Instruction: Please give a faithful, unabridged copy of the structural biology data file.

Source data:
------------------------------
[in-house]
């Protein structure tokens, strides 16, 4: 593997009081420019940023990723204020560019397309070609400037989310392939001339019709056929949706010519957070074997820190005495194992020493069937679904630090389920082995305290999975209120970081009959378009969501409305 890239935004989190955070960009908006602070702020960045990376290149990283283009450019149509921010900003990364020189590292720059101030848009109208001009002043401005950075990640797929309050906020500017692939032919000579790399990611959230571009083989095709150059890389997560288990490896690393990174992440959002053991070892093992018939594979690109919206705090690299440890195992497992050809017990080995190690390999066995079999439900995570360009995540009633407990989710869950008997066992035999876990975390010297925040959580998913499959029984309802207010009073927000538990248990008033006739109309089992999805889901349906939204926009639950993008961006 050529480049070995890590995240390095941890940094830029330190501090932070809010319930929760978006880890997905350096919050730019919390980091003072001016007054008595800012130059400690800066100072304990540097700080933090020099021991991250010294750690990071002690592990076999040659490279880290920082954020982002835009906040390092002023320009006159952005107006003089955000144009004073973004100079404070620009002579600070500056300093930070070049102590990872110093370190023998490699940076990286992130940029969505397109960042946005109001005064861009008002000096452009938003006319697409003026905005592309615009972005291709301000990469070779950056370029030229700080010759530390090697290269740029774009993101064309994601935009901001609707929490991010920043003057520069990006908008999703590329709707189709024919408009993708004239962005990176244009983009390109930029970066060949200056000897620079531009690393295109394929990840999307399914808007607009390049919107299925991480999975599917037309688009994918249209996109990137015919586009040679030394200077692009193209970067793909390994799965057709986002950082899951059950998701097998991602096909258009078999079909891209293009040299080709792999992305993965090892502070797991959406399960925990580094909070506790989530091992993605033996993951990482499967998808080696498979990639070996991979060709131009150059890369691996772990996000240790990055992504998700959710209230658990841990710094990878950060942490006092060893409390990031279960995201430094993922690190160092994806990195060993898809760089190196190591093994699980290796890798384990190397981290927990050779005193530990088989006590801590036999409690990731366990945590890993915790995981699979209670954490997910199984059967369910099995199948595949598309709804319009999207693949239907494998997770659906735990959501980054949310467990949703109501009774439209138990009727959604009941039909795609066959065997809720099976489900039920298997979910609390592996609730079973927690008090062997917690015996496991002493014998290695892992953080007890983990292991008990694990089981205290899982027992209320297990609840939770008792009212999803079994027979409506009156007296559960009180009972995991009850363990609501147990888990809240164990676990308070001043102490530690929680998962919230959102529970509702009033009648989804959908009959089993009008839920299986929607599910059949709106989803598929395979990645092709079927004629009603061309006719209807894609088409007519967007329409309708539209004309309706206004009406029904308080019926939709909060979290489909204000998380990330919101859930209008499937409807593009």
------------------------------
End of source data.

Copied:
[in-house]
């Protein structure tokens, strides 16, 4: 593997009081420019940023990723204020560019397309070609400037989310392939001339019709056929949706010519957070074997820190005495194992020493069937679904630090389920082995305290999975209120970081009959378009969501409305 890239935004989190955070960009908006602070702020960045990376290149990283283009450019149509921010900003990364020189590292720059101030848009109208001009002043401005950075990640797929309050906020500017692939032919000579790399990611959230571009083989095709150059890389997560288990490896690393990174992440959002053991070892093992018939594979690109919206705090690299440890195992497992050809017990080995190690390999066995079999439900995570360009995540009633407990989710869950008997066992035999876990975390010297925040959580998913499959029984309802207010009073927000538990248990008033006739109309089992999805889901349906939204926009639950993008961006 050529480049070995890590995240390095941890940094830029330190501090932070809010319930929760978006880890997905350096919050730019919390980091003072001016007054008595800012130059400690800066100072304990540097700080933090020099021991991250010294750690990071002690592990076999040659490279880290920082954020982002835009906040390092002023320009006159952005107006003089955000144009004073973004100079404070620009002579600070500056300093930070070049102590990872110093370190023998490699940076990286992130940029969505397109960042946005109001005064861009008002000096452009938003006319697409003026905005592309615009972005291709301000990469070779950056370029030229700080010759530390090697290269740029774009993101064309994601935009901001609707929490991010920043003057520069990006908008999703590329709707189709024919408009993708004239962005990176244009983009390109930029970066060949200056000897620079531009690393295109394929990840999307399914808007607009390049919107299925991480999975599917037309688009994918249209996109990137015919586009040679030394200077692009193209970067793909390994799965057709986002950082899951059950998701097998991602096909258009078999079909891209293009040299080709792999992305993965090892502070797991959406399960925990580094909070506790989530091992993605033996993951990482499967998808080696498979990639070996991979060709131009150059890369691996772990996000240790990055992504998700959710209230658990841990710094990878950060942490006092060893409390990031279960995201430094993922690190160092994806990195060993898809760089190196190591093994699980290796890798384990190397981290927990050779005193530990088989006590801590036999409690990731366990945590890993915790995981699979209670954490997910199984059967369910099995199948595949598309709804319009999207693949239907494998997770659906735990959501980054949310467990949703109501009774439209138990009727959604009941039909795609066959065997809720099976489900039920298997979910609390592996609730079973927690008090062997917690015996496991002493014998290695892992953080007890983990292991008990694990089981205290899982027992209320297990609840939770008792009212999803079994027979409506009156007296559960009180009972995991009850363990609501147990888990809240164990676990308070001043102490530690929680998962919230959102529970509702009033009648989804959908009959089993009008839920299986929607599910059949709106989803598929395979990645092709079927004629009603061309006719209807894609088409007519967007329409309708539209004309309706206004009406029904308080019926939709909060979290489909204000998380990330919101859930209008499937409807593009």